No Quid Pro Quo

/ March 3, 2009 at 5:00 AM

President Obama was asked today about a New York Times story regarding a letter he sent to Russia's president last month in which Obama, according to the Times, offered to "back off deploying a new missile defense system in Eastern Europe if Moscow would help stop Iran from developing long-range weapons." The NYT further reported:

The Obama letter was hand-delivered in Moscow by top administration officials three weeks ago. It said the United States would not need to proceed with the interceptor system, which has been vehemently opposed by Russia since it was proposed by the Bush administration, if Iran halted any efforts to build nuclear warheads and ballistic missiles.

The officials who described the contents of the message requested anonymity because it has not been made public. While they said it did not offer a direct quid pro quo, the letter was intended to give Moscow an incentive to join the United States in a common front against Iran. Russia’s military, diplomatic and commercial ties to Tehran give it some influence there, but it has often resisted Washington’s hard line against Iran.

"It’s almost saying to them, put up or shut up," said a senior administration official. "It's not that the Russians get to say, 'We'll try and therefore you have to suspend.' It says the threat has to go away."

At a joint briefing with British Prime Minister Gordon Brown, Obama was asked about the letter, according to a White House transcript:

Q I'd like to ask you about the letter that you've written to the Russian President about the anti-missile shield in Eastern Europe. Can you talk about why sort of a quid pro quo seemed like the smartest approach?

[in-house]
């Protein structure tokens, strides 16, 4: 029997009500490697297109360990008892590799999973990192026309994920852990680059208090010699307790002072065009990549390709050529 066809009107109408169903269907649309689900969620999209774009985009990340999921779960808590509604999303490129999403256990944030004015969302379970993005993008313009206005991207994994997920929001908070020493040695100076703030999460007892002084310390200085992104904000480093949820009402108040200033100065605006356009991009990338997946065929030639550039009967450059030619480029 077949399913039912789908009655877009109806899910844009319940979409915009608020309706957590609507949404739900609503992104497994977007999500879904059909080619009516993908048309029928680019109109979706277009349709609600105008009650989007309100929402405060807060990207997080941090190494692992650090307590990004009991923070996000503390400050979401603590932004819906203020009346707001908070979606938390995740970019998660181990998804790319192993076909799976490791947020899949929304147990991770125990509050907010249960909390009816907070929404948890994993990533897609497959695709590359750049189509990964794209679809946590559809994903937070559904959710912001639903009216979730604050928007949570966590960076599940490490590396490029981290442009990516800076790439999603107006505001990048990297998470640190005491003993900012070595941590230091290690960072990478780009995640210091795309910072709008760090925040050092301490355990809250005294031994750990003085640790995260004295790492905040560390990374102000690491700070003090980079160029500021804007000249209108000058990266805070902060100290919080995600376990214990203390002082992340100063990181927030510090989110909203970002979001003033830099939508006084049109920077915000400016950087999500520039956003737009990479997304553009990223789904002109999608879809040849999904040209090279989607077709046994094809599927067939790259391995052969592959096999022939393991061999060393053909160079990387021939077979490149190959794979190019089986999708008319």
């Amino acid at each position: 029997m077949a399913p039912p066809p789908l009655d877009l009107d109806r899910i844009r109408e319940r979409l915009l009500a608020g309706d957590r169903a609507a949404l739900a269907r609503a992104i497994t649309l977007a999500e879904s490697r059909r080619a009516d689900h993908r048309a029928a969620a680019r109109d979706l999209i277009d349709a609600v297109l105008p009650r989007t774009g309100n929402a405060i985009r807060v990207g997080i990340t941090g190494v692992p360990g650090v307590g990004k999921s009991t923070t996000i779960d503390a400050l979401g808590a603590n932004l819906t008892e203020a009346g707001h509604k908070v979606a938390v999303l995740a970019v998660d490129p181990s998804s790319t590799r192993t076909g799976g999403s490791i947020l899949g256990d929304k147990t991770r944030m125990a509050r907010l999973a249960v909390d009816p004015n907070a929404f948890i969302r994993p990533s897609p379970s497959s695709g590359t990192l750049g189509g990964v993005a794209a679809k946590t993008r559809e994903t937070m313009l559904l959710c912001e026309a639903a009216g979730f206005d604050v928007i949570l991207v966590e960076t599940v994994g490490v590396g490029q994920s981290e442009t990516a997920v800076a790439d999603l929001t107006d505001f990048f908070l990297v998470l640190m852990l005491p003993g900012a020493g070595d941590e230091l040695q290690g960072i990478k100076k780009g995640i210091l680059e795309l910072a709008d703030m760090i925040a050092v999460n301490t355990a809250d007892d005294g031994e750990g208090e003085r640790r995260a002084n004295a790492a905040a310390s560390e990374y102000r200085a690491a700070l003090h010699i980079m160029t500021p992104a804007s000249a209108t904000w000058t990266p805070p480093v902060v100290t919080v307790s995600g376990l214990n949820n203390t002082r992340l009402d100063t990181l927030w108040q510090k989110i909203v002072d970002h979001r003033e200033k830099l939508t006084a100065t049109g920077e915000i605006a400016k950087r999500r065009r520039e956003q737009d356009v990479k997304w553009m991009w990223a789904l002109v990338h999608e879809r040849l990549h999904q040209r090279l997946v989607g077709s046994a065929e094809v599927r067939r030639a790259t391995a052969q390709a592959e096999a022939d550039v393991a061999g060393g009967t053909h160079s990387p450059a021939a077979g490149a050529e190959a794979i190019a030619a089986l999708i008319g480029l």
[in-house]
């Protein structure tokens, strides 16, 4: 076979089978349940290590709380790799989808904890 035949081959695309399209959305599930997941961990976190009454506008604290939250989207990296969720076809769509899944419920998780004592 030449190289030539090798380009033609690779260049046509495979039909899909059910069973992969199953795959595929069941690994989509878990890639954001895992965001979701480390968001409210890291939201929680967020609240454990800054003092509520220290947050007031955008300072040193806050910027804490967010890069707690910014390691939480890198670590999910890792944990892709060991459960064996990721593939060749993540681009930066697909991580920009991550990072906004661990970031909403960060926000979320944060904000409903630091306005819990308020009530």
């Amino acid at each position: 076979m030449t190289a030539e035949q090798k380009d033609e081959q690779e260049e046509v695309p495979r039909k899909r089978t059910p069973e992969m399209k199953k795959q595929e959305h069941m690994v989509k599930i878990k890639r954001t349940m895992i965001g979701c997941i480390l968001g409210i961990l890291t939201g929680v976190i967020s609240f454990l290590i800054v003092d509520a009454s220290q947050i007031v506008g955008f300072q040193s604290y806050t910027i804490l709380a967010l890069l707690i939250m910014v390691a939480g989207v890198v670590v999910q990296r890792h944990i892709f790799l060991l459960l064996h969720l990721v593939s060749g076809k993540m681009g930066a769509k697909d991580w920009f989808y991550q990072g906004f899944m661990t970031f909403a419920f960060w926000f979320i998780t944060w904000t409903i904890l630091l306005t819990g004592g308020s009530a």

PRESIDENT OBAMA: You know, I think that the report that was in The New York Times didn't accurately characterize the letter. What we had was a very lengthy letter talking about a whole range of issues from nuclear proliferation to how are we going to deal with a set of common security concerns along the Afghan border and terrorism. And what I said in the letter is the same thing that I've said publicly, which is that the missile defense that we have talked about deploying is directed towards not Russia, but Iran. That has always been the concern, that you had potentially a missile from Iran that threatened either the United States or Europe.

And what I said in the letter was that, obviously, to the extent that we are lessening Iran's commitment to nuclear weapons, then that reduces the pressure for, or the need for a missile defense system.

In no way does that in any -- does that diminish my commitment to making sure that Poland, the Czech Republic and other NATO members are fully enjoying the partnership of the Alliance and U.S. support with respect to their security.

So the way it got characterized I think was as some sort of quid pro quo. It was simply a statement of fact that I've made previously, which is, is that the missile defense program, to the extent that it is deployed, is designed to deal with not a Russian threat, but a Iranian threat.

Q -- response have you received from Russia?

PRESIDENT OBAMA: We've had a good exchange between ourselves and the Russians. I've said that we need to reset or reboot the relationship there. Russia needs to understand our unflagging commitment to the independence and security of countries like a Poland or a Czech Republic. On the other hand, we have areas of common concern. And I cited two examples: the issue of nuclear nonproliferation and the issue of terrorism. And at this point, I think we probably have some potential common concerns on the world economic front, as well.

So my hope is, is that we can have a constructive relationship where, based on common respect and mutual interest, we can move forward.

-- John Liang
 

53685